Fun Facts About Chrysanthemum
The Chrysanthemum flower is one of the most popular flowers in the world, next only to the Rose.
The name “chrysanthemum” comes from two Greek words; “chrysos,” which means “gold,” and “anthemon” for flower.
Although gold is a common, popular color for mums, it’s far from your only option. There are thousands of varieties, and mums can be yellow, red, orange, white, pink, and purple.
You can also find plenty of different flower forms; while button mums are one of the most common, you can find anemone, quilled, spider, spoon, and pompon varieties.
These flowers were original from the tropics of East Asia and have grown in popularity due to their beauty and abilities.
Chrysanthemum tea is a popular drink brewed with the flowers from the plant. It’s especially popular in China, and is made with the dried flower heads.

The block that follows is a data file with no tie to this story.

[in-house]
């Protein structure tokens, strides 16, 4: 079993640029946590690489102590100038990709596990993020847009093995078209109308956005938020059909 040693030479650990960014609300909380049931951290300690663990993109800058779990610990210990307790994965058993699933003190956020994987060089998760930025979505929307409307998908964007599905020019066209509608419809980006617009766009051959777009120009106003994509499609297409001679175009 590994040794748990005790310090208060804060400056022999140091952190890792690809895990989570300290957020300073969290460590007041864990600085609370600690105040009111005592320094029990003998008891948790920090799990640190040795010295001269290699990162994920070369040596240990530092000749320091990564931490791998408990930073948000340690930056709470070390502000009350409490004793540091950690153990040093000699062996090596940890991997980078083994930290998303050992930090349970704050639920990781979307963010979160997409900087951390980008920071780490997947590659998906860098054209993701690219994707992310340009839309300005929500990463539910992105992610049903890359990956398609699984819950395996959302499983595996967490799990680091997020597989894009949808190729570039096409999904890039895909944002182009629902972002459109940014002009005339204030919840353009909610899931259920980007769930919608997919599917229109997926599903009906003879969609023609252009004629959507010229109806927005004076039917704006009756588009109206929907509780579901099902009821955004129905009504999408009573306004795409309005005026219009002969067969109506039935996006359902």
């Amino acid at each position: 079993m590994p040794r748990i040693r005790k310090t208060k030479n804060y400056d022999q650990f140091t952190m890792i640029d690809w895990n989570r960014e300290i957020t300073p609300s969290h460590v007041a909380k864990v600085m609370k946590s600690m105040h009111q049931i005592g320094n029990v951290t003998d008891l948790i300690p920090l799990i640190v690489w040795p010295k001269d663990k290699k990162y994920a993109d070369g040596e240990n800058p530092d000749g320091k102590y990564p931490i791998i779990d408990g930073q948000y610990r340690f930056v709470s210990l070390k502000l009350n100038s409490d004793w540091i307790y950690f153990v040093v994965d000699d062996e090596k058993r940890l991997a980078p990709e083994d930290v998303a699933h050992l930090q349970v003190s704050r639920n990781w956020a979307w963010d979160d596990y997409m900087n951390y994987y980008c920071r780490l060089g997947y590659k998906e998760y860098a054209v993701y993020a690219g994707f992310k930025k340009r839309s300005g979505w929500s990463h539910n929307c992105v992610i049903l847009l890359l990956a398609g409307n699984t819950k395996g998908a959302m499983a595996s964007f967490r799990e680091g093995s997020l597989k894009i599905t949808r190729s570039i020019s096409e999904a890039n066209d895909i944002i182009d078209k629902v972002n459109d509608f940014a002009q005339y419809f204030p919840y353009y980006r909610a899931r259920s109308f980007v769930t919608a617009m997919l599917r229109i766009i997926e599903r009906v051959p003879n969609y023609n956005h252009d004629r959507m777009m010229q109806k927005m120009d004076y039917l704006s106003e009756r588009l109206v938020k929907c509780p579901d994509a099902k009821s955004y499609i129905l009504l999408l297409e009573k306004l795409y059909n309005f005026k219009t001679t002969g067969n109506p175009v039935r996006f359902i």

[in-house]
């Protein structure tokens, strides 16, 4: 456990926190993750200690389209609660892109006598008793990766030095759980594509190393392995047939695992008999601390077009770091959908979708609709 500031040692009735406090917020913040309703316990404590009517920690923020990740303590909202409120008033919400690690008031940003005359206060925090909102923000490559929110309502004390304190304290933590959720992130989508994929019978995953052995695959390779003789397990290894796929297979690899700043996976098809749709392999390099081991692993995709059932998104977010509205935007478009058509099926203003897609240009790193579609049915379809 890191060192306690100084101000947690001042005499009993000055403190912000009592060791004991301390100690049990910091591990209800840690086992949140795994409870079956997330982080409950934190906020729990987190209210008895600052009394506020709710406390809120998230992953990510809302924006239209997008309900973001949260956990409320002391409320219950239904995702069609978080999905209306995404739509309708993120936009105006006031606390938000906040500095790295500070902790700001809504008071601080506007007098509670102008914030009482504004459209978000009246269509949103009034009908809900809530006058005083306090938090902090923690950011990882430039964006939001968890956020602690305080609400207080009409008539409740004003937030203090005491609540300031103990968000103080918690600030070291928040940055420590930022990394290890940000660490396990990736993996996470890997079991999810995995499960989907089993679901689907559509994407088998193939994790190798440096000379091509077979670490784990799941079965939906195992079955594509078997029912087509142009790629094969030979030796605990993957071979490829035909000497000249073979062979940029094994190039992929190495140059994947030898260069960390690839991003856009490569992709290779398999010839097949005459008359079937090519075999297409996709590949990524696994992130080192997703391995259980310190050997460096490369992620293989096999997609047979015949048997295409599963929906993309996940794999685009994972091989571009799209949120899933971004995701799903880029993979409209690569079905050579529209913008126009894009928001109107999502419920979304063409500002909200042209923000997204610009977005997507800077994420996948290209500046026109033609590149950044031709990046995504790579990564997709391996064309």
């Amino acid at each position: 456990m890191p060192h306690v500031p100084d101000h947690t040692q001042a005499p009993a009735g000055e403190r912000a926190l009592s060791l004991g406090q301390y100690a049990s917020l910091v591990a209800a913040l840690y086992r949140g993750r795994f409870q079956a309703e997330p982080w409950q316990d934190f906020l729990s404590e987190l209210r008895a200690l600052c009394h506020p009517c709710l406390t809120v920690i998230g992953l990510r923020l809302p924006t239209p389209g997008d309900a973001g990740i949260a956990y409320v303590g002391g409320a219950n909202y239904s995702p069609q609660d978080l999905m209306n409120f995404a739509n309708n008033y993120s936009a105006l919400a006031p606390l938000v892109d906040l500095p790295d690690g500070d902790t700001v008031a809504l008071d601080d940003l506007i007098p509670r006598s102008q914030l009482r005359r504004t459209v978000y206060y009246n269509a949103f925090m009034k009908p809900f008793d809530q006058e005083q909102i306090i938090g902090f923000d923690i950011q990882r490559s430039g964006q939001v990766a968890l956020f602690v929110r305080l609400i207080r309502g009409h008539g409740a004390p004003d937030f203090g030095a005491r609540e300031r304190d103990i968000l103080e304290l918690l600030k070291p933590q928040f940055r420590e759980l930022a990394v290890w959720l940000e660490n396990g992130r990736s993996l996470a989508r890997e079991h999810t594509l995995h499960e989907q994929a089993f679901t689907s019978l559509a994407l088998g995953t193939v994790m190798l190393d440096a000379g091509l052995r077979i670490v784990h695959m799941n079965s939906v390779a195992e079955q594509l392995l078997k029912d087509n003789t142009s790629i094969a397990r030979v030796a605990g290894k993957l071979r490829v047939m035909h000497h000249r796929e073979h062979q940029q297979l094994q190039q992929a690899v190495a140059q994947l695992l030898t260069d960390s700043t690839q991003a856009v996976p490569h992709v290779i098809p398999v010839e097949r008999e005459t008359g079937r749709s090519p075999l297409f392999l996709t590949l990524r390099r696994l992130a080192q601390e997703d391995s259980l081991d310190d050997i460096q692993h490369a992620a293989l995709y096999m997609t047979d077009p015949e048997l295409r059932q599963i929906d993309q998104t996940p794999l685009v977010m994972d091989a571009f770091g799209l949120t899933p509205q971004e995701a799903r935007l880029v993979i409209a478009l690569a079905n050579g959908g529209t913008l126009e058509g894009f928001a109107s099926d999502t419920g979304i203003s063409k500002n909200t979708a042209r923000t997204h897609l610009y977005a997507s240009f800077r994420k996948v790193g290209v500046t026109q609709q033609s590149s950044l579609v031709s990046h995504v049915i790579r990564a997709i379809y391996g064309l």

The tea is a very popular relaxant. It is also commonly taken to help relieve head congestion and strengthen the lungs.
The leaves are also edible, and can be added to salads or cooked like other greens.
Planting Requirements For Chrysanthemum
Light: Chrysanthemums are sun-loving plants. Although they technically require only 6 hours of sunlight each day, the more light they receive, the better their growth, bloom and hardiness. Slight shade in hot, summer afternoons is appropriate in warmer gardening zones to prevent scorching.
Soil: These flowers can survive in most soils, but they thrive in well-draining soil with consistent moisture. Growing mums in hard, dry soil prevents the roots from becoming well established, while wet, boggy soil drowns the roots.
Spacing: Set them 18 to 36 inches apart, depending on their expected size at maturity. Mums need good air circulation.
Planting Time: If you're using a mum as a perennial, plant in early spring, or in the fall at least six weeks before the first killing frost. If you're using chrysanthemums for a pop of fall color to boost your late season garden, plant them when they're blooming in later summer or early fall and treat them as annuals.
Zones: 5 to 9, but some hardy varieties can survive in as cold of temperatures as zone 3 provides.
Time of Bloom: Chrysanthemums can start flowering in late July and go all the way through late fall.